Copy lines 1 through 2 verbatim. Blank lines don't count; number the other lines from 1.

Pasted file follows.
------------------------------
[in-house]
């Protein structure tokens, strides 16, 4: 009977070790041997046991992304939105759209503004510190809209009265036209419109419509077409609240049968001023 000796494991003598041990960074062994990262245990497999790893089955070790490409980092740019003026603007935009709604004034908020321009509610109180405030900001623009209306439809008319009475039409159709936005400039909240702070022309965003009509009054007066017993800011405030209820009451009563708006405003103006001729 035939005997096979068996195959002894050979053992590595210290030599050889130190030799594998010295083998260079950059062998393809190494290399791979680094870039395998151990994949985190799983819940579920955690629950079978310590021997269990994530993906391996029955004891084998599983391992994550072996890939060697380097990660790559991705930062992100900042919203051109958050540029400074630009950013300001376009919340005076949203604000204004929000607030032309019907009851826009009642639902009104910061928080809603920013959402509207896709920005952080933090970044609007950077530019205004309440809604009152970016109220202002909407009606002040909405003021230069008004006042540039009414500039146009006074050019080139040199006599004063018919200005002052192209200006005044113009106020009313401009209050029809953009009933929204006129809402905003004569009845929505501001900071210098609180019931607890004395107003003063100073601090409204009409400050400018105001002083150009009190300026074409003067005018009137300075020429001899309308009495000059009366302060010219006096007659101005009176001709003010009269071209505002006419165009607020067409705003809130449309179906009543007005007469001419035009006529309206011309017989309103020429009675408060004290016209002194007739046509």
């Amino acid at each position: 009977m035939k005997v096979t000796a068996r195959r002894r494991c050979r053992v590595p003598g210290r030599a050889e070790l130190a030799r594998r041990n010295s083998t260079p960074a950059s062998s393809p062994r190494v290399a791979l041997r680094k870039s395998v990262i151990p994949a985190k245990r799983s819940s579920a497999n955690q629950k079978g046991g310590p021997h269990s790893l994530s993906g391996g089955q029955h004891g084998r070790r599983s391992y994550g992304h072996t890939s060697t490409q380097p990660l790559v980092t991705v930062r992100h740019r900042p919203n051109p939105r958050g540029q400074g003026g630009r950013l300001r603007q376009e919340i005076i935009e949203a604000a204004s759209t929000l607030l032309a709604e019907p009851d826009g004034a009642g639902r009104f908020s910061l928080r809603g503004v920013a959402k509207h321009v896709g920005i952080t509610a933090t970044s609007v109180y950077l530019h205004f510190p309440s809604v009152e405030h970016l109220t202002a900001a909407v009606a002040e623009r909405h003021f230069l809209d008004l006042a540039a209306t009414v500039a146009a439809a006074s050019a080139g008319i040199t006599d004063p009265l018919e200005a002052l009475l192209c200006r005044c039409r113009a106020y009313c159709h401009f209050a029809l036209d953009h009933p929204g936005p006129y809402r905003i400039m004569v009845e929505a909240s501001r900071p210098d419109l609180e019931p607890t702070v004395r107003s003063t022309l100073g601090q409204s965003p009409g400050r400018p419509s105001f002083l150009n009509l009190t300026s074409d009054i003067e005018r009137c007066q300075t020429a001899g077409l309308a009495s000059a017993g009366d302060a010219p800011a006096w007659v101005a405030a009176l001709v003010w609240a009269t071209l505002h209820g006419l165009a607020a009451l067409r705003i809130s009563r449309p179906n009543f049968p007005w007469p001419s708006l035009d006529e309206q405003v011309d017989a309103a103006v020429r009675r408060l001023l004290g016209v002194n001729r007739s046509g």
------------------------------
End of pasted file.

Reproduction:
[in-house]
């Protein structure tokens, strides 16, 4: 009977070790041997046991992304939105759209503004510190809209009265036209419109419509077409609240049968001023 000796494991003598041990960074062994990262245990497999790893089955070790490409980092740019003026603007935009709604004034908020321009509610109180405030900001623009209306439809008319009475039409159709936005400039909240702070022309965003009509009054007066017993800011405030209820009451009563708006405003103006001729 035939005997096979068996195959002894050979053992590595210290030599050889130190030799594998010295083998260079950059062998393809190494290399791979680094870039395998151990994949985190799983819940579920955690629950079978310590021997269990994530993906391996029955004891084998599983391992994550072996890939060697380097990660790559991705930062992100900042919203051109958050540029400074630009950013300001376009919340005076949203604000204004929000607030032309019907009851826009009642639902009104910061928080809603920013959402509207896709920005952080933090970044609007950077530019205004309440809604009152970016109220202002909407009606002040909405003021230069008004006042540039009414500039146009006074050019080139040199006599004063018919200005002052192209200006005044113009106020009313401009209050029809953009009933929204006129809402905003004569009845929505501001900071210098609180019931607890004395107003003063100073601090409204009409400050400018105001002083150009009190300026074409003067005018009137300075020429001899309308009495000059009366302060010219006096007659101005009176001709003010009269071209505002006419165009607020067409705003809130449309179906009543007005007469001419035009006529309206011309017989309103020429009675408060004290016209002194007739046509």